CONCEPTUAL ANALYSIS article
Sec. Social Networks
Volume 3 - 2021 | https://doi.org/10.3389/fhumd.2021.683755
Exploring the Relationship Between Social Ties and Resilience From Evolutionary Framework
- 1Department of Humanities and Social Sciences, Indian Institute of Technology, Kharagpur, India
- 2Department of Zoology, Zakir Husain Delhi College, University of Delhi, Delhi, India
This conceptual paper examines the necessity and importance of social bonds and networks in building resilience to fight the COVID-19. Resilience is a quality that energizes an individual’s actions and acts as a buffer to stressful events. The current article is intended to explore the evolutionary programmed behavior of the human mind to make social ties and structure. Humans have a strong need to connect and relate with other individuals by developing cooperation and perspective-taking. The ability to make social connections, group living, and sharing resources had a selective advantage in coping with physical and psychological stress. Social bonds provide resilience to people’s approach while making adjustments and adapting to situations, thus presents fitness benefits at both group and individual levels. An attempt has also been made to address how social isolation as a strategy to contain the infection adversely influence body homeostasis. Finally, this article recommends health practitioners, clinicians, and researchers to encourage research on the impact of social isolation/social interaction on mental and physical health indicators.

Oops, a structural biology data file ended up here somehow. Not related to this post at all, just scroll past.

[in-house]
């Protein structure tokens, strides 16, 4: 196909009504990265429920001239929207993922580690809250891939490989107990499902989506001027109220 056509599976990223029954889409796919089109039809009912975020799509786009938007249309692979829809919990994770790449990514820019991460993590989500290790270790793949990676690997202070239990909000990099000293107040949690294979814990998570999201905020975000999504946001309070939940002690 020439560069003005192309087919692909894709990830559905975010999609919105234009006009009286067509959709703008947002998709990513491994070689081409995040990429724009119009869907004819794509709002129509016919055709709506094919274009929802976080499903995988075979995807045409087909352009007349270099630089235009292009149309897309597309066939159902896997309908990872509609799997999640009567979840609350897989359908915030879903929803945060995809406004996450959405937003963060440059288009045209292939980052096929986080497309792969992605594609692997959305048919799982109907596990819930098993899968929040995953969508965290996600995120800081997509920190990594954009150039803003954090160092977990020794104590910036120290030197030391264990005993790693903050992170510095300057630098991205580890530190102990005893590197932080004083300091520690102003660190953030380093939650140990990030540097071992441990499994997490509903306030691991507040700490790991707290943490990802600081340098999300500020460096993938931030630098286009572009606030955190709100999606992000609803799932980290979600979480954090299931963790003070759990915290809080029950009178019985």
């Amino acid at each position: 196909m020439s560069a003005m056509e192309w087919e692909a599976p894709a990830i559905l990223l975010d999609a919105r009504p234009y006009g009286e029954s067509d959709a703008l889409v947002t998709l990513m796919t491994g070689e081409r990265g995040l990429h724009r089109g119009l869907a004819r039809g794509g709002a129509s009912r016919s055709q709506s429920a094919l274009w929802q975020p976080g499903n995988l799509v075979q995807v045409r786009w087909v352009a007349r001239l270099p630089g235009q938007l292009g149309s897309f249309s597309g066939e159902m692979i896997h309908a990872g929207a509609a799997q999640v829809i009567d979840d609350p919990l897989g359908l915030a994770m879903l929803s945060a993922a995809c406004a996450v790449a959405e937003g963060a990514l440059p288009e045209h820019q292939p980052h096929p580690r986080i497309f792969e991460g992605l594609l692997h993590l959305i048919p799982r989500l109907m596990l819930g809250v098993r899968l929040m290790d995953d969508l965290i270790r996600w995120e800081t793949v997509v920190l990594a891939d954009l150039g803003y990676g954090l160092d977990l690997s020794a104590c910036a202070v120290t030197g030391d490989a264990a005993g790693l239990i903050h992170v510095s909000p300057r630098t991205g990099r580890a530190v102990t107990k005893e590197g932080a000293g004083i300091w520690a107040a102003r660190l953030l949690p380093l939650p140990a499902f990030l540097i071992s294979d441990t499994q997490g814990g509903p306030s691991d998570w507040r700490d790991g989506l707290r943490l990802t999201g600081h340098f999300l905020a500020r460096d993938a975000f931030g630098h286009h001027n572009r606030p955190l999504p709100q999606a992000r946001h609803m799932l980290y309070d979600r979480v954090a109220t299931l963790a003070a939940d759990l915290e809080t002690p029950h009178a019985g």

The end of 2019 and the beginning of 2020 were marked by a worldwide outbreak of the COVID-19 pandemic. Coronavirus infection spread amongst the human population through droplet infections, contacting contaminated surfaces, and aerosols. The most effective strategy to contain the spread of the virus is to break the chain through social distancing, quarantine, hand hygiene, and wearing the mask (Saltzman et al., 2020). The nation-wise lockdown was imposed in various countries to contain the spread of coronavirus in March–April 2020. This global event has been tremendous in scale, with a far-reaching and profound impact on physical, psychological, social, economic, educational, and health systems across countries. The pandemic has shaken the world upside down with its nature and long-lasting effects, making us reflect on the integral and innate aspects of life. These aspects help us to survive, adjust, and function better in everyday situations. Social bonds and networks are one of those whose importance got highlighted. We acknowledge the significance of isolation during the pandemic. At the same time, there is a need to differentiate isolation without social interactions (as it happens in hospitals) and isolation at home (where an individual has interactional access with significant ones while following social distancing). In this article, we argue that isolation without social interactions may present short- and long-term undesirable effects on psychological and physical health. It is quite evident from the recommendation for home isolation given by several experts and governments (Mariani et al., 2020). In home isolation, the patient is not deprived of social interactions. As a result, the patient receives necessary emotional and psychological care at home. In contrast, hospitals follow stringent protocols that disallow interactions from family members and relatives. Patients are isolated in a ward wherein there is the absence of emotional and psychological support, which, in turn, may delay recovery and adversely affect mental health (Cruces et al., 2014; Cacioppo et al., 2015; Holt-Lunstad et al., 2015; Campagne, 2019).